Laura Kalas Williams specialises in medieval women’s literature and medicine. Her research is interdisciplinary, and within the field of the medical humanities. Laura is a member of MEMO (Swansea’s Centre for Medieval and Early Modern Research) and is a Lecturer in English Literature. She teaches modules on the literature and culture of the Middles Ages, gender and medicine, and literature more broadly.

Laura is interested in the phenomena of medieval women's visionary, or ‘mystical’, experience, medieval theories of physiology, the senses, the emotions, and the medicalization of spirituality. Beyond this, she seeks to explore the convergences between the medieval and the modern, particularly in relation to questions of health and wellbeing.

Laura was the winner of the 2015 international Gender and Medieval Studies Group essay prize, the journal article of which is published in Medieval Feminist Forum: A Journal of Sexuality and Gender (2016). Her first book – Margery Medica: Pain, Surrogacy and Healing in ‘The Book of Margery Kempe’, is forthcoming with Boydell and Brewer. She is co-editing, with Roberta Magnani (Swansea), the medieval volume of a multi-volume Routledge series called A Cultural History of Women in Christianity, and has written the chapter about Women and Science in the Middle Ages. She has also contributed to The Literary Encyclopedia and has published articles in The Conversation and The Independent. Her work on the recipe at the end of The Book of Margery Kempe has been featured in The Guardian and in the BBC History Magazine.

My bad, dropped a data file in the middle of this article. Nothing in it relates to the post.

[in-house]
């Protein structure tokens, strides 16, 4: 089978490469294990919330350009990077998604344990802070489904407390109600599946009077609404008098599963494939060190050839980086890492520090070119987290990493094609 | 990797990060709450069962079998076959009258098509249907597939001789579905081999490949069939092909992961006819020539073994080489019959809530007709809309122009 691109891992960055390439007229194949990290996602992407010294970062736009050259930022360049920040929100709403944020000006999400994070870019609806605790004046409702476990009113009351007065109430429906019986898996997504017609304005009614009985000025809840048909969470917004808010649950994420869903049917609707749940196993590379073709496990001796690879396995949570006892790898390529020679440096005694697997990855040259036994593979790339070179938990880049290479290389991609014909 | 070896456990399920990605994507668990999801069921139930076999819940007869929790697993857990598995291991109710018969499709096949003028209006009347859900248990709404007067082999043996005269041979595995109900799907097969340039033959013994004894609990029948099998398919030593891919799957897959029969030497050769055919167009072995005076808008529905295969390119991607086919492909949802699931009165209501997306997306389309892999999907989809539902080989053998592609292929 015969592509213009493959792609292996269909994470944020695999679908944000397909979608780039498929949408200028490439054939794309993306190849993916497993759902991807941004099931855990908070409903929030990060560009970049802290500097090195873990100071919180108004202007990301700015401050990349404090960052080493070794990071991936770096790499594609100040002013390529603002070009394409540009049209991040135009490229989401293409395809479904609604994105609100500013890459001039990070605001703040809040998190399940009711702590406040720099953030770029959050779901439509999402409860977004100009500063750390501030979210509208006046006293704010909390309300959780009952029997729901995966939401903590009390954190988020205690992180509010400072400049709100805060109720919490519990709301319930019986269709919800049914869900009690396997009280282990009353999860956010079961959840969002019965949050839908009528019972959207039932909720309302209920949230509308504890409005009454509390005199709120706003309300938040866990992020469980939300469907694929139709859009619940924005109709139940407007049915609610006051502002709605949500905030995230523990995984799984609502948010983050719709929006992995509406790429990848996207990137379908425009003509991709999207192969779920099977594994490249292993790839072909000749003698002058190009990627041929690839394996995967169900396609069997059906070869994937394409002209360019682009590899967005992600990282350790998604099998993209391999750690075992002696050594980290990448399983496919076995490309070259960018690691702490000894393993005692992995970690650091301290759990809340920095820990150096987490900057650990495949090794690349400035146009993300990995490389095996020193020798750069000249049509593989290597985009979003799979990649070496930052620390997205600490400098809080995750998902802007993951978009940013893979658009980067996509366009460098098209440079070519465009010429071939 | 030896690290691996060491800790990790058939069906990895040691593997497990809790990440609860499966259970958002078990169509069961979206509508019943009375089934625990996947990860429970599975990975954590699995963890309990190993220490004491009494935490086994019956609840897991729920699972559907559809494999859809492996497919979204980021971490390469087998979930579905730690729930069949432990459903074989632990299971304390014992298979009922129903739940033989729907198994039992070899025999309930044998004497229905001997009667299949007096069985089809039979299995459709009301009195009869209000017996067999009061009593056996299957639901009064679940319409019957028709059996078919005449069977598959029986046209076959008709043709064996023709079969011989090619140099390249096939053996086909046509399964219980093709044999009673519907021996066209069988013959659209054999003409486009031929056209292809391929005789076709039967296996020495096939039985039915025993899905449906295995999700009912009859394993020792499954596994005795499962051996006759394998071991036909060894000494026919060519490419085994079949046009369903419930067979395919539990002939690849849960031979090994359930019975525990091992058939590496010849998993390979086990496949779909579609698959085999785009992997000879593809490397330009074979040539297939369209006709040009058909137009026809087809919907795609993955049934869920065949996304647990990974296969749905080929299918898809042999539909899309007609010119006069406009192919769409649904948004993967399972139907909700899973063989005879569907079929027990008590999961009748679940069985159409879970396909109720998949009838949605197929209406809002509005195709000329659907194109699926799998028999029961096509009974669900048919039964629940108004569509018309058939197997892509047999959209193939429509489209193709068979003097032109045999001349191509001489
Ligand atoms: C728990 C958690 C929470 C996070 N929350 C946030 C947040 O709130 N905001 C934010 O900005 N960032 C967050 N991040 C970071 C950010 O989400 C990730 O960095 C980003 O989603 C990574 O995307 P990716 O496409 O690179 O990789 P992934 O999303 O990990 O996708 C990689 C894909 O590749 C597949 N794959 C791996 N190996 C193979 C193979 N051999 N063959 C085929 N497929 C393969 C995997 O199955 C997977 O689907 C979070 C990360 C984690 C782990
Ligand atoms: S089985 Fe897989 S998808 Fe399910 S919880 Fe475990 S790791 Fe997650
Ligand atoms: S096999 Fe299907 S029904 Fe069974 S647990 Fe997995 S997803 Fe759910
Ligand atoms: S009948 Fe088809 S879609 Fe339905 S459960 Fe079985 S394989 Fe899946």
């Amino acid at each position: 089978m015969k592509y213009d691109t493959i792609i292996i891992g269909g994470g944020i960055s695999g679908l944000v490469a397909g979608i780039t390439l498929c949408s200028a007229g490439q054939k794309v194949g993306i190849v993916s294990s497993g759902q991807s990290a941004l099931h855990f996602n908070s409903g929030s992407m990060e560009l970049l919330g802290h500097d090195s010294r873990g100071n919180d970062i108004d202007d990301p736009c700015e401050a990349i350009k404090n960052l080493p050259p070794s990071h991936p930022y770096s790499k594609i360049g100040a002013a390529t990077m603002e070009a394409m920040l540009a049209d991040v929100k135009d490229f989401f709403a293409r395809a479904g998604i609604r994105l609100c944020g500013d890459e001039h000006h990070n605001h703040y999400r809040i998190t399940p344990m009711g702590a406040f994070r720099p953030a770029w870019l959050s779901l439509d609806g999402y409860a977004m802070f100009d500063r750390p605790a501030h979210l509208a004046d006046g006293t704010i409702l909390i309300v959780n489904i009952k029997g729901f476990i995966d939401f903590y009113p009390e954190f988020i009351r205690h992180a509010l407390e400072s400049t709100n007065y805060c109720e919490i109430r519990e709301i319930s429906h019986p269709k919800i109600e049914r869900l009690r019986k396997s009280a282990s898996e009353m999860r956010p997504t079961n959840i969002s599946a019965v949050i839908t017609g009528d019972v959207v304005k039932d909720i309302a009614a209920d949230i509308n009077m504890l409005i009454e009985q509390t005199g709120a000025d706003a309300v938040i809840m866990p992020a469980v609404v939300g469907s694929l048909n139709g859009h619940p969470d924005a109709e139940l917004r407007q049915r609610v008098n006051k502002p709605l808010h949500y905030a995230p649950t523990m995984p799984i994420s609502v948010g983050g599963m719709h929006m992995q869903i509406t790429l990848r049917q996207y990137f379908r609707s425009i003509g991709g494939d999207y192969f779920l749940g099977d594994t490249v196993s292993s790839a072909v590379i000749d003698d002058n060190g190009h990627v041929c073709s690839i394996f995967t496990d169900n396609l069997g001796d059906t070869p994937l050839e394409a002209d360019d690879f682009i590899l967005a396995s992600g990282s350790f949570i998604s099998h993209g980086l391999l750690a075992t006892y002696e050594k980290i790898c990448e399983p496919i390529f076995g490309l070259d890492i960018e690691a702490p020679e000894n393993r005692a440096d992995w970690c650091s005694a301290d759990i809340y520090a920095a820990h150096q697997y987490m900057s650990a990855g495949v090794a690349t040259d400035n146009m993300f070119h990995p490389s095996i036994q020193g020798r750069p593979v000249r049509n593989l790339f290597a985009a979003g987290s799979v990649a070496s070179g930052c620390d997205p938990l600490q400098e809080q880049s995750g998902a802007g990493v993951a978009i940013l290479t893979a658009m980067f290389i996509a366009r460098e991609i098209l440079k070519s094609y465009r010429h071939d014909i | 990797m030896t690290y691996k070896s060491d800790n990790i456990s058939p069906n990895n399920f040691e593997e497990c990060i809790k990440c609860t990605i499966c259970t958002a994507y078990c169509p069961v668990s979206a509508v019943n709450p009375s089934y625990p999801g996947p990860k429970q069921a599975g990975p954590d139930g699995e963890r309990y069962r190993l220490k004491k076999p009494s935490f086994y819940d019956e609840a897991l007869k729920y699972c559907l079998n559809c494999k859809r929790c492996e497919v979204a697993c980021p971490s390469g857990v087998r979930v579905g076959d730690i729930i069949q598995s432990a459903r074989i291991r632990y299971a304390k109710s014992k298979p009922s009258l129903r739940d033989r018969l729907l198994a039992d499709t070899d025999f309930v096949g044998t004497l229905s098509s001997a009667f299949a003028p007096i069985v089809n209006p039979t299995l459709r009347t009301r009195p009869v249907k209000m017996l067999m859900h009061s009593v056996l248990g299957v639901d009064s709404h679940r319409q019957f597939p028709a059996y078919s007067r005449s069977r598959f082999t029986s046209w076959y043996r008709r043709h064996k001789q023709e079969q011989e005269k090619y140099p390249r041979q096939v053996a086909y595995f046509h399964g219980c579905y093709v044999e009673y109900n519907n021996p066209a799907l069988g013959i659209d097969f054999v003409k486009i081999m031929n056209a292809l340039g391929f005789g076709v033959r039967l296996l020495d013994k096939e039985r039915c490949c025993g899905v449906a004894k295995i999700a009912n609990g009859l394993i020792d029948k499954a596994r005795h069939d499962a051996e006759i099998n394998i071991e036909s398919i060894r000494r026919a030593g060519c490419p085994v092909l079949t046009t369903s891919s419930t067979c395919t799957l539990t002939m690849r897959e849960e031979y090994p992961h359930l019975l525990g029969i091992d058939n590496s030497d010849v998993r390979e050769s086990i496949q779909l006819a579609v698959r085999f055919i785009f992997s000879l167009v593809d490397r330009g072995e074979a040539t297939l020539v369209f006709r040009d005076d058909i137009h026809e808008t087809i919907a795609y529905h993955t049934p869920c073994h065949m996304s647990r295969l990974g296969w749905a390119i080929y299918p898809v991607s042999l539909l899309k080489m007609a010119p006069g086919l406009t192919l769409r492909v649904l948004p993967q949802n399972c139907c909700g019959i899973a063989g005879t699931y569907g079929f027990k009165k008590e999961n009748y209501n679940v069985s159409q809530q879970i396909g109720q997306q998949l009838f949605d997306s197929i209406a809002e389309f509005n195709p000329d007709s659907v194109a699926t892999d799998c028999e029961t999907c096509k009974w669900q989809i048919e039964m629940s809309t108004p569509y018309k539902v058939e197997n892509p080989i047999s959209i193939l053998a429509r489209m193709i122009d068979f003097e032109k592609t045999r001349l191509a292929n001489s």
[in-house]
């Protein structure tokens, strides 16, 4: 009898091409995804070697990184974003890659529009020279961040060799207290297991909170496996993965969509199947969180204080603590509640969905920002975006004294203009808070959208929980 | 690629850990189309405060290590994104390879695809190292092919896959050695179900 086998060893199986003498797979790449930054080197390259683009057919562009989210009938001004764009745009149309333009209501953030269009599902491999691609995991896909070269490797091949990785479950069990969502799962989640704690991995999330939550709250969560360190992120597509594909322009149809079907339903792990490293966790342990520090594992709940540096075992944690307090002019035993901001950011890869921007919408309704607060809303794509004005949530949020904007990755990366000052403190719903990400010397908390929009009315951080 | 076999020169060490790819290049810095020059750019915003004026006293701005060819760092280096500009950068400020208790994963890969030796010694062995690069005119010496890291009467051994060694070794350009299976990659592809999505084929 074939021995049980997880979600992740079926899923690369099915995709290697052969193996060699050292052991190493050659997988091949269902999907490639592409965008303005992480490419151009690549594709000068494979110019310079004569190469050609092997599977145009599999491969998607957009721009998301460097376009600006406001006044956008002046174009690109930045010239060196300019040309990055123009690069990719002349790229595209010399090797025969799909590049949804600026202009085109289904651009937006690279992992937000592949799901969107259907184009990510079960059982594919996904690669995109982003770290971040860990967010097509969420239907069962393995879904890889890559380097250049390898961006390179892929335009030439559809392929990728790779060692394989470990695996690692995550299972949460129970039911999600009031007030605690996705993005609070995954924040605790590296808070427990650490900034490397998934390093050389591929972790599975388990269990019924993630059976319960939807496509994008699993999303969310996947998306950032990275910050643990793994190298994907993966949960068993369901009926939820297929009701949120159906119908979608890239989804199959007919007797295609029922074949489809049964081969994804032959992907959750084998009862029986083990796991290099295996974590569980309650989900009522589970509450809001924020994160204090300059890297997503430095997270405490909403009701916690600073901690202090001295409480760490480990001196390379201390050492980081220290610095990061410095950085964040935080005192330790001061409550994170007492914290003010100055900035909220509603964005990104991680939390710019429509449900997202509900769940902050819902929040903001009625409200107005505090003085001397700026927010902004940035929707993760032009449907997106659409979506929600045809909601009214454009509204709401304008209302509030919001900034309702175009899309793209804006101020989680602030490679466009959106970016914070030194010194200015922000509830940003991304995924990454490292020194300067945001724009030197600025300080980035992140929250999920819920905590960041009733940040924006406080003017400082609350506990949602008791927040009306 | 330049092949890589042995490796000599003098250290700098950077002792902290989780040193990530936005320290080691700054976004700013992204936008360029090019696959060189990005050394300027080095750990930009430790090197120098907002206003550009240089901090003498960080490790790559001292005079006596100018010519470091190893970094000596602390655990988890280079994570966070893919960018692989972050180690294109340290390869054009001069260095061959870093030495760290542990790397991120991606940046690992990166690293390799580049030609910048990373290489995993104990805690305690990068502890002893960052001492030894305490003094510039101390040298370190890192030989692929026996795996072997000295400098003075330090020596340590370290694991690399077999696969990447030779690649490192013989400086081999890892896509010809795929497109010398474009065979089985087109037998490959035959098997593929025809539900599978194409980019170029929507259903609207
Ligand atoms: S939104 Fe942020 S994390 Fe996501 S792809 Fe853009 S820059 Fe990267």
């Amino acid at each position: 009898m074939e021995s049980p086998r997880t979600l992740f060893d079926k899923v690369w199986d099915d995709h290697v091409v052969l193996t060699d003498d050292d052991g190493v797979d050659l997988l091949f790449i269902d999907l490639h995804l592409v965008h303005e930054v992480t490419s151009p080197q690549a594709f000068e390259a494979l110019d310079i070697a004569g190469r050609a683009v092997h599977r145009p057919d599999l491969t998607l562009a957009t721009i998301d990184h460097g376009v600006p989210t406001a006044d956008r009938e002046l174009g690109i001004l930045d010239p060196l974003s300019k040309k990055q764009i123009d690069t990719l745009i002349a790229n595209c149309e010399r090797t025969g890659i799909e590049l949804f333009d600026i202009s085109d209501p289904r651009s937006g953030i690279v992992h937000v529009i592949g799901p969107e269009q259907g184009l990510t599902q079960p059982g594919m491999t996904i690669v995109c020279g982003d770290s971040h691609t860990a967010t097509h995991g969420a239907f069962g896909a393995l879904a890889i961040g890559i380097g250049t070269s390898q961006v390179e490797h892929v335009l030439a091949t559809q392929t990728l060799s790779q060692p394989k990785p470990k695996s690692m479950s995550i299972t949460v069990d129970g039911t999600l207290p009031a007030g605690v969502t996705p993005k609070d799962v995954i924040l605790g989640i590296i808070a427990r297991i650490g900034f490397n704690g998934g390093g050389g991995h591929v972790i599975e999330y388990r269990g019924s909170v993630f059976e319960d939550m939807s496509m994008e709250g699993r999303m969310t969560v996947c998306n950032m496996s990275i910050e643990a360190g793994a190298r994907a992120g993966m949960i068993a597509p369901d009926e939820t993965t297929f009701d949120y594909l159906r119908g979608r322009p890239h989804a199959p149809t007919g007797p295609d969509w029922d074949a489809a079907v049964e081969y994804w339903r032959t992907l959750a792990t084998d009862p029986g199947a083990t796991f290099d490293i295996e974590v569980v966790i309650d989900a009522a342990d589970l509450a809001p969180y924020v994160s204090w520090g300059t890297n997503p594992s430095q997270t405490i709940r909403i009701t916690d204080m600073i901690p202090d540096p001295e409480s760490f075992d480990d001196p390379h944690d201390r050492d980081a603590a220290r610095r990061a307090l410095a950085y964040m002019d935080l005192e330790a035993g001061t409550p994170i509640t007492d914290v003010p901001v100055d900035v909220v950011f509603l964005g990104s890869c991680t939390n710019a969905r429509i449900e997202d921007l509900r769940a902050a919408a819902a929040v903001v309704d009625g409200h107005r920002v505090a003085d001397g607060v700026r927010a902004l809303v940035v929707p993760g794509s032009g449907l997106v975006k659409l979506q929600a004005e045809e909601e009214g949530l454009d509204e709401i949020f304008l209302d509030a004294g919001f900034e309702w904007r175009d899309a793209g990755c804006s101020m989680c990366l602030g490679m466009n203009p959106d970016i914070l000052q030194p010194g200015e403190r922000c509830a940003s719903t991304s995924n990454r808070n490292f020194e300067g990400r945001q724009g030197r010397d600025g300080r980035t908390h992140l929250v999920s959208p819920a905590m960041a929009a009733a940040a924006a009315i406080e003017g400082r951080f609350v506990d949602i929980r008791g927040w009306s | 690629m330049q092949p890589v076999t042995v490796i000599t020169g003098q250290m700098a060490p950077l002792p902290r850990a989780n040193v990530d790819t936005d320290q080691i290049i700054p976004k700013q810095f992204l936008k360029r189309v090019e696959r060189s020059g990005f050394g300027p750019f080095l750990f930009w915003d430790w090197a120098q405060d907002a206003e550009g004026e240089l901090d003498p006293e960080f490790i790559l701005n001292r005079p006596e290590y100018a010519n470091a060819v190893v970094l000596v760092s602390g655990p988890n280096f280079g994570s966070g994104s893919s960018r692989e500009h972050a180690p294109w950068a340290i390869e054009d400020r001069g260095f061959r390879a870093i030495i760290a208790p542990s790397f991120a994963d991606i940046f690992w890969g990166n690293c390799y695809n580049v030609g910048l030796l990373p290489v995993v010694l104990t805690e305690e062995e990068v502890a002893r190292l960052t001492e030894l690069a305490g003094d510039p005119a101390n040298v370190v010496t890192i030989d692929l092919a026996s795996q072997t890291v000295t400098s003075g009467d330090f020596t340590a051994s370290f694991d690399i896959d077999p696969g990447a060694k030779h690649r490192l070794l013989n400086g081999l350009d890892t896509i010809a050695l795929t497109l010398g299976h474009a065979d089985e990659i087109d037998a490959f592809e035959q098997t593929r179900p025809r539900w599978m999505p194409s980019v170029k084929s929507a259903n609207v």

As well as completing a journal article about the recipe and the ‘sweetness’ of spirituality in The Book of Margery Kempe, Laura is also working on the significations of sight and light in Mechtild of Hackeborn’s The Boke of Gostlye Grace.In her next book-length project, she will research the lives and writings of several European visionary women of the Middle Ages in relation to their spiritual experiences, healing practices, senses, and bodily metamorphoses.

Laura would be interested to receive enquiries from prospective postgraduate researchers who would like to study PhD topics that relate to the above. 


Sees Also:


Areas of Expertise

  • Medieval literature and medicine
  • The religious women of the Middle Ages
  • Spirituality
  • Health and wellbeing